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College of All Saints, Maidstone

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College of All Saints
The College Gateway, All Saints College, Maidstone.jpg
The College Gateway
College of All Saints, Maidstone is located in Kent
College of All Saints, Maidstone
Location within Kent
General information
Town or city Maidstone
Country England
Coordinates 51°16′12″N 0°31′18″E / 51.2701°N 0.5217°E / 51.2701; 0.5217
Completed 14th century

The College of All Saints was an ecclesiastical college in Maidstone, Kent, England, founded in 1395 by Archbishop Courtenay. It was part of the establishment of the nearby Archbishop's Palace, but was closed in 1546. The College church was the neighbouring Church of All Saints. Following its closure, the College estate was sold. The buildings and land passed through the ownership of three aristocratic families, being farmed until the late 19th century. A number of the College's buildings survive and all are listed buildings. Additionally, the whole site of the College is protected as a scheduled monument.

History[edit]

The College was founded by Archbishop of Canterbury William Courtenay in 1395.[1] Courtenay died in 1396 and the College and church were completed by his successor, Thomas Arundel. Richard II endowed the College with land and income from the Hospital of St Peter and St Paul in Maidstone and from the parishes of Linton, Farleigh, Sutton and Crundale. The College was also granted the advowsons for the parishes.[2] To cover the cost of building the College, Courtenay obtained a bull to levy a charge of fourpence in the pound on all ecclesiastical revenue raised in his archbishopric.[1][note 1] For most of its existence, the college had an establishment of a master and six chaplains.[3]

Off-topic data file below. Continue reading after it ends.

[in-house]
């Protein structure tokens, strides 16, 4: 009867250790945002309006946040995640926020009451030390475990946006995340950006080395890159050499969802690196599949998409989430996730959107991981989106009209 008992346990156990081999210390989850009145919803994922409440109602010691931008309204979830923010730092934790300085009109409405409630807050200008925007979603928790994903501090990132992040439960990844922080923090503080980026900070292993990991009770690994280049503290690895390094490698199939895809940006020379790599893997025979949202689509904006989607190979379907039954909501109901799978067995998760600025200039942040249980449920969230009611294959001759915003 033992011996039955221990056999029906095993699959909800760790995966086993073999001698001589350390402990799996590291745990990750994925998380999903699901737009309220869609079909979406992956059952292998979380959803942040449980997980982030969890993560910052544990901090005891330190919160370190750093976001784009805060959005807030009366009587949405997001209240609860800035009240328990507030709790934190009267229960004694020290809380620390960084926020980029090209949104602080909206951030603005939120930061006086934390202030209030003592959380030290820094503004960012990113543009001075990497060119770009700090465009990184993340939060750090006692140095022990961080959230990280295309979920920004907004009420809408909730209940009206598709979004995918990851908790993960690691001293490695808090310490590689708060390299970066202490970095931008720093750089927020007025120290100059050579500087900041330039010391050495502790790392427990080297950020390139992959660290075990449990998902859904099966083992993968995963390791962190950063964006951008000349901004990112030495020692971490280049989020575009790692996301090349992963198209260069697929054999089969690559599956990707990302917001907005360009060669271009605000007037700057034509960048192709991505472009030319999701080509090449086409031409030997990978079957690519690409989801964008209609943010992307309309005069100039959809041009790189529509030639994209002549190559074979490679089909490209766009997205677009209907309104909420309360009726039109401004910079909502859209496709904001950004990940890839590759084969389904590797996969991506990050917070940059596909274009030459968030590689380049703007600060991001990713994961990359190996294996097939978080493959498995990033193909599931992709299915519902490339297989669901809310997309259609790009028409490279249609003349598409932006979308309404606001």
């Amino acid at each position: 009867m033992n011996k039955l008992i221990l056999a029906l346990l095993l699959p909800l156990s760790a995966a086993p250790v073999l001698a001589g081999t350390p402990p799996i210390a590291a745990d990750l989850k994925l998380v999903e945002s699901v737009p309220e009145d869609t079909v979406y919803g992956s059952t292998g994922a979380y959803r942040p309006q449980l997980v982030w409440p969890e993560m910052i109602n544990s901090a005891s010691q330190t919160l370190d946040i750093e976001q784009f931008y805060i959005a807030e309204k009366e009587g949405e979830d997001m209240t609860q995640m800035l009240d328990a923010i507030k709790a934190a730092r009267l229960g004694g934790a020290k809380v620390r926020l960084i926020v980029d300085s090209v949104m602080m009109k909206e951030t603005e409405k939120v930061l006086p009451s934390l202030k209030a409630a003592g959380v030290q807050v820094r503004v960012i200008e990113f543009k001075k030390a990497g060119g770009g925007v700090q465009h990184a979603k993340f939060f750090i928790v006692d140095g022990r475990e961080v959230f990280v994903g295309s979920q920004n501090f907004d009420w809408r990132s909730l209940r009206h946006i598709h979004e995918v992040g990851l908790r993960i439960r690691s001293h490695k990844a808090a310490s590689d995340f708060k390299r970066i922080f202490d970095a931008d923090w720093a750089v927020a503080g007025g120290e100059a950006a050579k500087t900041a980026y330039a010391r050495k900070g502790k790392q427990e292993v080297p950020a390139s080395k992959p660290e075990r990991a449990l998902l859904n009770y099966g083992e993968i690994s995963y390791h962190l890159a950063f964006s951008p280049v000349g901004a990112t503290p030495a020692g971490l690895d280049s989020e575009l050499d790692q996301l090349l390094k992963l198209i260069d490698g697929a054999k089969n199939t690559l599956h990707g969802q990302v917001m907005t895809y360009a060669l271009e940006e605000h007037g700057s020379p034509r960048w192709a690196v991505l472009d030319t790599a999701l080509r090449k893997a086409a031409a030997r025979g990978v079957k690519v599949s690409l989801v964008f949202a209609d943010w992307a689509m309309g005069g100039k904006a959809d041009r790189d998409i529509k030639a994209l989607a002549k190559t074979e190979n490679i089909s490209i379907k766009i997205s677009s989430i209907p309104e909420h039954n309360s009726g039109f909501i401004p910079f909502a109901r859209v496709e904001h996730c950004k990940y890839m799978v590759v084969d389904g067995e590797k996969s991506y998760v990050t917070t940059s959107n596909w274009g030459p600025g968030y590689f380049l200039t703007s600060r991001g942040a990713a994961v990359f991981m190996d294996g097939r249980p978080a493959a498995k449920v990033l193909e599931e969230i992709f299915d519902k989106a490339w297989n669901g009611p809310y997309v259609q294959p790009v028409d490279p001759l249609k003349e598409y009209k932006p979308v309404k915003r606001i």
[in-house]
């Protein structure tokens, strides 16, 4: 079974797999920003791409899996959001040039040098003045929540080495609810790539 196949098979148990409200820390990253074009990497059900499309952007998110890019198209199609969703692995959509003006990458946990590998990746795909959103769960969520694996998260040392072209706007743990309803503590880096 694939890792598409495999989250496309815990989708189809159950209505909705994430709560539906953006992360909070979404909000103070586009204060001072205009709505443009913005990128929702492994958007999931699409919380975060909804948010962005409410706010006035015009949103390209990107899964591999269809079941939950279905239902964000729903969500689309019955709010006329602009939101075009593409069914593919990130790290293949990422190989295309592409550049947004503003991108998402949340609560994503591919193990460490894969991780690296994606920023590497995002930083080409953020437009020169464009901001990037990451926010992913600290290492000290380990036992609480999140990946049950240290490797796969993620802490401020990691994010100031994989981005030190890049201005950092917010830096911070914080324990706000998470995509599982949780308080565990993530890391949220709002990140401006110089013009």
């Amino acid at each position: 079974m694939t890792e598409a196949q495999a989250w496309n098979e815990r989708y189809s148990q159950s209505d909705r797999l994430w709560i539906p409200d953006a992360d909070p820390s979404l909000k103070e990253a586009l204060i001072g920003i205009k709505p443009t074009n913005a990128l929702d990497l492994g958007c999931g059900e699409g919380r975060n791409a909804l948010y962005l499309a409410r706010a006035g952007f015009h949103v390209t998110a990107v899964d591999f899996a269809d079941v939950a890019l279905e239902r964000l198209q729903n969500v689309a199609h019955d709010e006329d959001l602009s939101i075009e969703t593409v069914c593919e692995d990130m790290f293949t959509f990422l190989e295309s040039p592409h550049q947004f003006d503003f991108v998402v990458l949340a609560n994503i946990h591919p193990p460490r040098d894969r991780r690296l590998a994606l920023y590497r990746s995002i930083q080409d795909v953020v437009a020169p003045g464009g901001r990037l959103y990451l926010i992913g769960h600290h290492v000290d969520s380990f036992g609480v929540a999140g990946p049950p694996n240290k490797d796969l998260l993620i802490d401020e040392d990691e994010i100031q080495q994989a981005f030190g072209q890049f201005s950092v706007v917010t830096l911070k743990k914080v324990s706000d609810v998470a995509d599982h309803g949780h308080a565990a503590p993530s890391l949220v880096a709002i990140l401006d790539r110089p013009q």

Masters of the College between its founding and its dissolution were:

When the College was closed in 1546 following the passing of the Chantries Act, its annual income was valued at £208 6s 2d (equivalent to £111,590 in 2015).[1][2][5] The church and the College were separated; the church became the parish church for the whole of Maidstone and the College and its lands were sold.[1] Sixteen members of the College's establishment were granted pensions totalling £100 17s.[6][note 2] In 1549, the College estate was granted to George Brooke, Baron Cobham for the sum of £1081 18s 1d (equivalent to £468,540 in 2015).[2][5][7] Plate and other valuables belonging to the College were sold for £200 (equivalent to £86,610 in 2015).[2][5][8]

College farm, 1866. Showing most of the buildings remaining today. The oast house on the left has been demolished.

Much of the Cobham family's estate was forfeited to the Crown in 1603 when his grandson, Henry Brooke, the 11th Baron Cobham, was charged with high treason for his part in the Main Plot against James I.[1][9] The College was granted for life to the 11th Baron's wife after which it reverted to Robert Cecil, 1st Earl of Salisbury, husband of Baron Cobham's sister.[9] The College remained in the ownership of the Cecil family until 1697 when it was sold to Sir Robert Marsham of Mote House. The College estate was subsequently owned by Marsham's heirs, the Earls of Romney.[10]